It has been suggested that these stores reflect consumers’ growing need for convenience in everything they do. And this is (partially) true. Globally, convenience channels are posting growth of 6% year on year. This trend is magnified in Vietnam where convenience and proximity reign supreme as shoppers look to save time in their busy lives. Today the need for convenience has never been greater. For Vietnamese shoppers, “It’s near my home or on my way back home” is now the second most important factor when choosing a store to shop in – with 78% of shoppers saying so, a significant increase (up 4 places) since 2012. “I save a lot of time shopping there” also ranks third, gaining 2 spots. Shoppers rank these factors over the quality of products, the friendliness of staff and the promotions on offer. This provides strong evidence for why mini-stores have gained popularity over larger format modern trade, which usually have inconvenient parking lots with long queues and customers have to pay to use.
However, the differentiation of convenience is less clear when compared to the traditional trade and is perhaps one reason why the growth of mini-stores could slow in the near future. It should also be remembered that over 96% of Vietnamese households own a moto and use them to go almost everywhere. Whilst mini-stores, like traditional trade stores, exist on all streets in the city and are therefore equally reachable, there is still a question about how truly convenient mini-store trips are. This is because there is a much longer transaction time. If driving to the store, shoppers must find a spot to park on the street (if there is any space!), then go inside to look for what is needed. Compare this to a traditional trade trip where a shopper can stop outside on the bike, call the shop owner to get the desired items and have them brought directly to them. Remember also that in many cases people have been shopping in their usual street shops for a very long time. Consumers have built trust with their local shop owners, whose advice they often take, and in many cases shoppers will come back to pay for their goods at a later time or even a later day – something which no modern trade format would ever allow.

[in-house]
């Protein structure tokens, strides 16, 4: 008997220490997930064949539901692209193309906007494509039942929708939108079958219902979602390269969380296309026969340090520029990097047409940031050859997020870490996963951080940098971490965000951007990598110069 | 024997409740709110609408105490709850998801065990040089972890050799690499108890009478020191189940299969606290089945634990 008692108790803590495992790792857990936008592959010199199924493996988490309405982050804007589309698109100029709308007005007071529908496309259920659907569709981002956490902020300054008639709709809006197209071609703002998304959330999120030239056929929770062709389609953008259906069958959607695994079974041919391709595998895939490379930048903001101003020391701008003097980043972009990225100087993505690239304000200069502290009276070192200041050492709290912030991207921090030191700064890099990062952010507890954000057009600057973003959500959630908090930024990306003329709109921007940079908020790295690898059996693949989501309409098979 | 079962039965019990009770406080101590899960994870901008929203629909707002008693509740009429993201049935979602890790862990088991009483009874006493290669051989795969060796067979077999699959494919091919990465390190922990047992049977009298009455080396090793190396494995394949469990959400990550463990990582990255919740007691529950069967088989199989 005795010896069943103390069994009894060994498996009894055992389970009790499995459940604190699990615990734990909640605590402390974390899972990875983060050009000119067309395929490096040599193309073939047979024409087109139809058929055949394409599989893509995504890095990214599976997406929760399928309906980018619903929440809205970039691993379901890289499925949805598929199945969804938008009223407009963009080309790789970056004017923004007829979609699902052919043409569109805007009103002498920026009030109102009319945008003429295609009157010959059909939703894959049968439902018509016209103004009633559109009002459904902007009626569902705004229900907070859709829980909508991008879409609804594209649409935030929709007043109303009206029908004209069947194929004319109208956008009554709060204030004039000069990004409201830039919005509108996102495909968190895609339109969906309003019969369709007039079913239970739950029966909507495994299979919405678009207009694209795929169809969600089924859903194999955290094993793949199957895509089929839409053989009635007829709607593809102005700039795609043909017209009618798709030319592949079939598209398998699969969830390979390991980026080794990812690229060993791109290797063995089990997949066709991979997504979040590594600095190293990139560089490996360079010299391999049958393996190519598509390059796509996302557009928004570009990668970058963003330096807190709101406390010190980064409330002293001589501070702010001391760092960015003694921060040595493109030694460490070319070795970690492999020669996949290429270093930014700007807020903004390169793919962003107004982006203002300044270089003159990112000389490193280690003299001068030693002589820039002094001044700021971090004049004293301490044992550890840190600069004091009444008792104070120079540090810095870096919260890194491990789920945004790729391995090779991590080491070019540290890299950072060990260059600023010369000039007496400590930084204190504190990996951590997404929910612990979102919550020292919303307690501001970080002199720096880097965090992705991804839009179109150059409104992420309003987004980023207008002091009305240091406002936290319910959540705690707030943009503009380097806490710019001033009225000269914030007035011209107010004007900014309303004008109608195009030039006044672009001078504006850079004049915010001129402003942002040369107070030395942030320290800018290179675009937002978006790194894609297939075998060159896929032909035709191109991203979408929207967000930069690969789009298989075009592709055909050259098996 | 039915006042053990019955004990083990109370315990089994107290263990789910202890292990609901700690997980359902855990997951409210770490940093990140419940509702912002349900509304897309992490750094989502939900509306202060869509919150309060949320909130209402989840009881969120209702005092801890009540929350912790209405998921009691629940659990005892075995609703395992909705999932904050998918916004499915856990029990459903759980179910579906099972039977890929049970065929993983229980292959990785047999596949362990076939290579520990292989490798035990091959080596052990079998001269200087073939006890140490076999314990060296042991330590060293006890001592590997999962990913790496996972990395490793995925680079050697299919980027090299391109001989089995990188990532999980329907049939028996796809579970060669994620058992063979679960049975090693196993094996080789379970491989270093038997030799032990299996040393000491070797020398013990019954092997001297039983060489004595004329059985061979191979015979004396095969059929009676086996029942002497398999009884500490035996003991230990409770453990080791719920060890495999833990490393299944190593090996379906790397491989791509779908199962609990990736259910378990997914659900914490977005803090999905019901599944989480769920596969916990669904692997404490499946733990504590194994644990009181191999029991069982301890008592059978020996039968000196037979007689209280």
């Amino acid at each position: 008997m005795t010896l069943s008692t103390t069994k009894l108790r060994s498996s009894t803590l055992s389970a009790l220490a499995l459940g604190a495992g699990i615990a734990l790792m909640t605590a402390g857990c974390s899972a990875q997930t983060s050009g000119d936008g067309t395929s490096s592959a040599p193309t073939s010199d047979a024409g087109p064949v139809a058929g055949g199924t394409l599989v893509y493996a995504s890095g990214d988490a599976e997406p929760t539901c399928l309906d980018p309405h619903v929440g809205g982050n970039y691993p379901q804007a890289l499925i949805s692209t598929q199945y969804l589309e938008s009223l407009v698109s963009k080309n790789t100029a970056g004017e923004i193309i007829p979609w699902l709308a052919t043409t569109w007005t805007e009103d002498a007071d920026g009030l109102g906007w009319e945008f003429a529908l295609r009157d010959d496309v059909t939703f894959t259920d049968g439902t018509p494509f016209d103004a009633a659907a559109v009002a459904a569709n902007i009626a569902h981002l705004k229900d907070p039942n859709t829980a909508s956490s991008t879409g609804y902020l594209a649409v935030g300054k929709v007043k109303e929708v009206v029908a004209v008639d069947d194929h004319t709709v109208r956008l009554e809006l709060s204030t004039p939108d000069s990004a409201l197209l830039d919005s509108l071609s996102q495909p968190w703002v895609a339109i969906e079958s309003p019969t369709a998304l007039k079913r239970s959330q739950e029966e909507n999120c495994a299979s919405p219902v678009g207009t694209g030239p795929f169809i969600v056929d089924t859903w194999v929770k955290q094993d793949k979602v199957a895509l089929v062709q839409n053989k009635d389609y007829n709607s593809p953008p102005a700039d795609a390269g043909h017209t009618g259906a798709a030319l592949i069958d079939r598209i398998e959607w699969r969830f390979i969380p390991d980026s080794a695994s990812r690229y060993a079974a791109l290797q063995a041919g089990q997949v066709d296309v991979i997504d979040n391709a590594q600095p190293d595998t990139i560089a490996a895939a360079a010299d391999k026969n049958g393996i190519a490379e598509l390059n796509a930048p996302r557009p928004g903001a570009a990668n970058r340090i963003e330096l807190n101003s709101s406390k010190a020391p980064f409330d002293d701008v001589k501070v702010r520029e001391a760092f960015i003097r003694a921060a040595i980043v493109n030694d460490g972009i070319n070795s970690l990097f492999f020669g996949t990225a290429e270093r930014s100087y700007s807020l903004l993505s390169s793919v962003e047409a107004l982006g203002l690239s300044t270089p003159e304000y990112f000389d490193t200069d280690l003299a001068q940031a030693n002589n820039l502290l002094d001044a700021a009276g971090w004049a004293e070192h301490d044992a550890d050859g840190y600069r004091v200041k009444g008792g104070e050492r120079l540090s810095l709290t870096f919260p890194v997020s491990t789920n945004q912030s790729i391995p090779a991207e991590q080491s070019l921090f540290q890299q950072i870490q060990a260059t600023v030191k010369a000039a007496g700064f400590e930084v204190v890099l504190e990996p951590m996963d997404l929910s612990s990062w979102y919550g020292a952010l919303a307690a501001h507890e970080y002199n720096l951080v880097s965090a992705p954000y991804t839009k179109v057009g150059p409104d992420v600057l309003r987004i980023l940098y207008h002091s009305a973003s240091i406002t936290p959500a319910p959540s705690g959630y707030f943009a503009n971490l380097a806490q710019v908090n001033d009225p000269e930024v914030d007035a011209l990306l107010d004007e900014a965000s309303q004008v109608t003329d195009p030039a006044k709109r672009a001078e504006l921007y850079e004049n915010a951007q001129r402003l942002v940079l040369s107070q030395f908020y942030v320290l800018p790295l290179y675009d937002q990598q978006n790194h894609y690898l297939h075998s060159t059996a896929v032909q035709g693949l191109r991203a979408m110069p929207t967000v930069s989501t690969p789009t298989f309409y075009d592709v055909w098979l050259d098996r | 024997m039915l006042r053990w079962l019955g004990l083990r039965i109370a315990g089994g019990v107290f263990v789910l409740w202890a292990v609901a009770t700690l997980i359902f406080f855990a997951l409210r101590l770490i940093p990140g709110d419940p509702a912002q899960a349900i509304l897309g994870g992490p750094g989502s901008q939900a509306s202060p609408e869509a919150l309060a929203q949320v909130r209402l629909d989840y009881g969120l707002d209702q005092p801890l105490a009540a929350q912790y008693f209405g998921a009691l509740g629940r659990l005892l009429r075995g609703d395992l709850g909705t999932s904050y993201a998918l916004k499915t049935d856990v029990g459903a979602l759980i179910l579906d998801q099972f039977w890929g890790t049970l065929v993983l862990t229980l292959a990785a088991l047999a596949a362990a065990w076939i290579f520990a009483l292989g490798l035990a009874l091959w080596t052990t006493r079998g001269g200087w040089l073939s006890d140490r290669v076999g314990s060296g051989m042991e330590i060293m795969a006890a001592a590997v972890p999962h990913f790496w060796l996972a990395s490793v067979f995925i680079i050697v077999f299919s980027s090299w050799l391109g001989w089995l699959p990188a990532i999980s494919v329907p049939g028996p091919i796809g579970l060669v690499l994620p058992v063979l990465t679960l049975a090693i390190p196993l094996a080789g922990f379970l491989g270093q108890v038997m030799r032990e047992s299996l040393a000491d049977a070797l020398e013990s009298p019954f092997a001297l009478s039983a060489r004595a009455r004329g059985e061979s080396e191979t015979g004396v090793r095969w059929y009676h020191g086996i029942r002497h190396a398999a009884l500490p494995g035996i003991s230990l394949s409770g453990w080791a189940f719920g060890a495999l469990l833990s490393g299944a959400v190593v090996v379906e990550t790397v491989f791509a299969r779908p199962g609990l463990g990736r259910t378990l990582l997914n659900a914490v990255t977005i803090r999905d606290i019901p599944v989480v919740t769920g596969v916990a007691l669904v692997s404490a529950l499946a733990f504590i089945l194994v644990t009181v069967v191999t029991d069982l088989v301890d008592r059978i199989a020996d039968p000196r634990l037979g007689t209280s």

It seems that mini-stores still have to find their right positioning in the market and if they are to avoid losing ground in the FMCG game they should reinvent their offering. In addition to having a higher price point for most consumer goods, mini-stores they face competition from all angles: a strong competition from hypermarkets on the shopping experience, a strong competition from supermarkets on choice and a strong competition with Traditional shops on convenience.
Mini-stores have a role to play, but they are certainly not expected to taking the lead in the development of modern trade in Vietnam unless they clarify their position and overcome the current challenges.